So, carrier X needs to consider other objectives in which machine learning algorithms will be able to provide ‘optimal’ profit for them. Here are a few objectives decision-makers need to consider:
- Loss ratio
- Actual profit
- Market share
It is quite possible to have great results on loss ratio while losing actual profits, revenues, and market share, or if you just focus on market share, you could actually increase your loss ratio and reduce your actual profits.
At UrbanStat, our objective is to maintain or improve actual profits while reducing the loss ratios with minimal effects on market share. This means by rejecting ~ 3% of your targeted high-risk submissions (minimum loss of market share) you gain an opportunity to improve your profit and your loss ratios at the same time. This approach will enable you to grow in the right direction with increased profits immediately and eventually improve your other financial results and provide better prices and terms to your own clients.
Approaches are not objectives
Although your objective stays the same, your approaches can vary. In our case, the most common approach would be regression and classification.
You can try to predict damage, profit, loss ratio, or a combination of these metrics using regression. After obtaining such predictions, you can easily come up with strategies based on your clients’ “profitability”.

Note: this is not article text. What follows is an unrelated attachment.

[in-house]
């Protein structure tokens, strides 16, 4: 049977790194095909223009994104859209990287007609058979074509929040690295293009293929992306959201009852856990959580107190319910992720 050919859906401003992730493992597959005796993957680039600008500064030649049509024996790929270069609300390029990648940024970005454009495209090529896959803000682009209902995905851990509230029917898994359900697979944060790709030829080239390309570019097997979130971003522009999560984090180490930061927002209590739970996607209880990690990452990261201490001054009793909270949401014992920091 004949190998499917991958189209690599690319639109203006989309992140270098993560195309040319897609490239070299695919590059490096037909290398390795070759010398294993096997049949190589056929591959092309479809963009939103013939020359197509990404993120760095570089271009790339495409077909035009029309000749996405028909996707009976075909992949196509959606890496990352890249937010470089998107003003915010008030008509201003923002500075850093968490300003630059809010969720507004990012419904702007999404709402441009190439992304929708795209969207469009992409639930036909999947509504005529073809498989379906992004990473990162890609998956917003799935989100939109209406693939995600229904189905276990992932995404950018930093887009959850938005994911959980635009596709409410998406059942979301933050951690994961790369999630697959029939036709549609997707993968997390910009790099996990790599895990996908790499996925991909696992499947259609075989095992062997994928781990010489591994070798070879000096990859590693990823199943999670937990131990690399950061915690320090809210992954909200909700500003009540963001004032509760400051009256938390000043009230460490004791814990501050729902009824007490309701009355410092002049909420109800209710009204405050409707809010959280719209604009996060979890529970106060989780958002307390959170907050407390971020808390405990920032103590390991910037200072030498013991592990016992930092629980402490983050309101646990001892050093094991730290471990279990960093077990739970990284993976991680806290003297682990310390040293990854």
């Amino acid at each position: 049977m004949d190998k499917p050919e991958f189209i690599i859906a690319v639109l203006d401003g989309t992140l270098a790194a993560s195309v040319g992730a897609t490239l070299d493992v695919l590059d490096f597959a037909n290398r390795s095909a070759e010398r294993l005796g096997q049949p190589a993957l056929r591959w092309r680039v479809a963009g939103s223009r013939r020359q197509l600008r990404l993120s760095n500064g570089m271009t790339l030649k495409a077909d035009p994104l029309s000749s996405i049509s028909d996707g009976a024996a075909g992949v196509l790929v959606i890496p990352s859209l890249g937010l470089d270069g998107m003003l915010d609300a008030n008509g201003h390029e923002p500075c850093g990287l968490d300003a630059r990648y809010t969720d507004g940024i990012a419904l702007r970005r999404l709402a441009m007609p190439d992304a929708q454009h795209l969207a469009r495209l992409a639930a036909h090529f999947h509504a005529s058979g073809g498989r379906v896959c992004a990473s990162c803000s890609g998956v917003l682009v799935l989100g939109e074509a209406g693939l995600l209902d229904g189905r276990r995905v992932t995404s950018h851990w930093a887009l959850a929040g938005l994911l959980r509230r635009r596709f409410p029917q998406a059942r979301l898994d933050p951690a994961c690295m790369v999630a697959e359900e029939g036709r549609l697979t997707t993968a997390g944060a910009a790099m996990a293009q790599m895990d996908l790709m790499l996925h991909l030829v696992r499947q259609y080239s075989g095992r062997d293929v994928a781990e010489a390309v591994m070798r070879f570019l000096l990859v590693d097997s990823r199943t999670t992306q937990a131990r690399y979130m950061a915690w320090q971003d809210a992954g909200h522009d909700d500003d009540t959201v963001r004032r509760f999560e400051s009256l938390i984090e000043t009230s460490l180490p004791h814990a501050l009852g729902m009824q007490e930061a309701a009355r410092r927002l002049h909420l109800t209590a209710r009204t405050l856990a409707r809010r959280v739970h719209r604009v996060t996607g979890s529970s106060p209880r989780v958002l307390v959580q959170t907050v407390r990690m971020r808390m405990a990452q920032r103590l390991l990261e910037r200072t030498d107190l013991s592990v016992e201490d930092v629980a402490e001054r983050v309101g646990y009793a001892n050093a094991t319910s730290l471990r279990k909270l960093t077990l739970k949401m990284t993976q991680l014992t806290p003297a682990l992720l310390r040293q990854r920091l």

Another approach would be classifying (identifying) clients whether they belong to a certain group of clients –again by analyzing their damages, profits, loss ratios, number of claims, or a combination of these features. This approach may sound like existing rule-based segmentation algorithms, however, it’s drastically different in terms of its development.
Depending on the carrier’s historical data, the performance of these different approaches is varying. Our experience shows that classification algorithms work better for many insurance carriers, although one should test both approaches to determine what works better for them.
So what UrbanStat’s doing differently?
On average, an insurance carrier provides to us around 100 columns from their clients. We increase the number of columns (features) to somewhere between 600–2000. Gathering and creating external datasets that would explain the damages (e.g. flood hazard maps, hurricane maps, terrorism database etc.) is the first step. We combine this information with carrier’s historic losses. Half of our time is usually spent on engineering additional features than what the carrier provided, where those new features really empower the machine learning applications for success. From our experience, we found that on average 74 of the top 100 features used for prediction are features that we have engineered ourselves. Removing those features makes the models unprofitable immediately.
After learning and working on historic datasets of more than 10 insurance carriers, we can confidently say loss ratio improvements of 17% is achievable which some results actually even much higher.